To see why JIT is so critical, let’s look at a simple group-by query. Typically, databases use hash-grouping to execute such queries, where grouping columns are placed in a tuple and used as keys in a hash map. 

So what data structure should we use to store these tuples? A simple array won’t work because the grouping columns can have different data-types. Even templatization doesn’t work because all template instantiations need to be known at compile time, and there are infinitely many of these if we plan to support arbitrary group-by queries.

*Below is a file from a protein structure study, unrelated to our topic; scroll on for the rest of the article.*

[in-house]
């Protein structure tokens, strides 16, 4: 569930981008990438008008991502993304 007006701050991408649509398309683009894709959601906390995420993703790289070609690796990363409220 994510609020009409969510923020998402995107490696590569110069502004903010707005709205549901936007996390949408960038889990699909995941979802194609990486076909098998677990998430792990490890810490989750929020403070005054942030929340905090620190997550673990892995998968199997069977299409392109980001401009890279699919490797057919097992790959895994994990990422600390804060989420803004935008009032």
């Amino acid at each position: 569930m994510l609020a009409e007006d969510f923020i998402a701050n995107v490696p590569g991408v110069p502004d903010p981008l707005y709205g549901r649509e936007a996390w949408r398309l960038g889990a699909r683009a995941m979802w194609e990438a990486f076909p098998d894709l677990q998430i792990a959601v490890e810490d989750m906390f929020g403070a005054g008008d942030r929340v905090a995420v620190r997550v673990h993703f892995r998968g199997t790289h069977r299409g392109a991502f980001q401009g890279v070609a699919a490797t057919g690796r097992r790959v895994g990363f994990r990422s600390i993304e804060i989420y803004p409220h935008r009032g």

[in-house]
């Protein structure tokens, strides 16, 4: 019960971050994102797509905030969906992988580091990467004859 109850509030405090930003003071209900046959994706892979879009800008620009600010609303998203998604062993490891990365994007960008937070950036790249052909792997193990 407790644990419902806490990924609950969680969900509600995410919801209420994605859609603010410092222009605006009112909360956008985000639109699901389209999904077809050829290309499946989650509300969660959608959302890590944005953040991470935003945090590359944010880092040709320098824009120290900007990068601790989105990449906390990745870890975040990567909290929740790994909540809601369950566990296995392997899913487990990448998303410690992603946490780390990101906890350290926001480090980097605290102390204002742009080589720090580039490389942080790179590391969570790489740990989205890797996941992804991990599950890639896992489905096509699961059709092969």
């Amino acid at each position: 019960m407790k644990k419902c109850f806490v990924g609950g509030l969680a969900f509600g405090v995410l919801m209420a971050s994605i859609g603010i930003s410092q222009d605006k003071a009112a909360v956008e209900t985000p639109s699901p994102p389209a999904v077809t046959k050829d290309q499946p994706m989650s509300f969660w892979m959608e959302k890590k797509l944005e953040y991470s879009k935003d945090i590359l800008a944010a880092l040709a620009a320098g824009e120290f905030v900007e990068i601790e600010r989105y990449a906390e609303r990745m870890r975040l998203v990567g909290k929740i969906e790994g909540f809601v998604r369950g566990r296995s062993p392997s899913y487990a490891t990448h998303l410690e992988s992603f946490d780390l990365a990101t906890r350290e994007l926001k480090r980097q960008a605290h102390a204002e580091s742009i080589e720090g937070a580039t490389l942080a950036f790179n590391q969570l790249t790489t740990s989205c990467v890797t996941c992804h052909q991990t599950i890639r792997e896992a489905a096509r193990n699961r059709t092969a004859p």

Using a wrapper-union struct or polymorphism works, but each has significant, negative performance implications. Using JIT, we can dynamically generate code to support a specific grouping column combination. In fact, this scenario is not specific to grouping queries and arises frequently in query execution.

In a database, JIT works as follows: given an input query, a plan is first generated for answering that query. Then, given that plan, the program generates source code, composing various modules together to come up with a end-to-end program that can answer the input query. 

At this time the generated source code is just text—no different than what a human engineer would write, except it was automatically generated and customized for the input query! Next, this code is compiled using a compiler-backend library like LLVM. Finally, this compiled code can be called into and voila! An optimized program for answering the input query.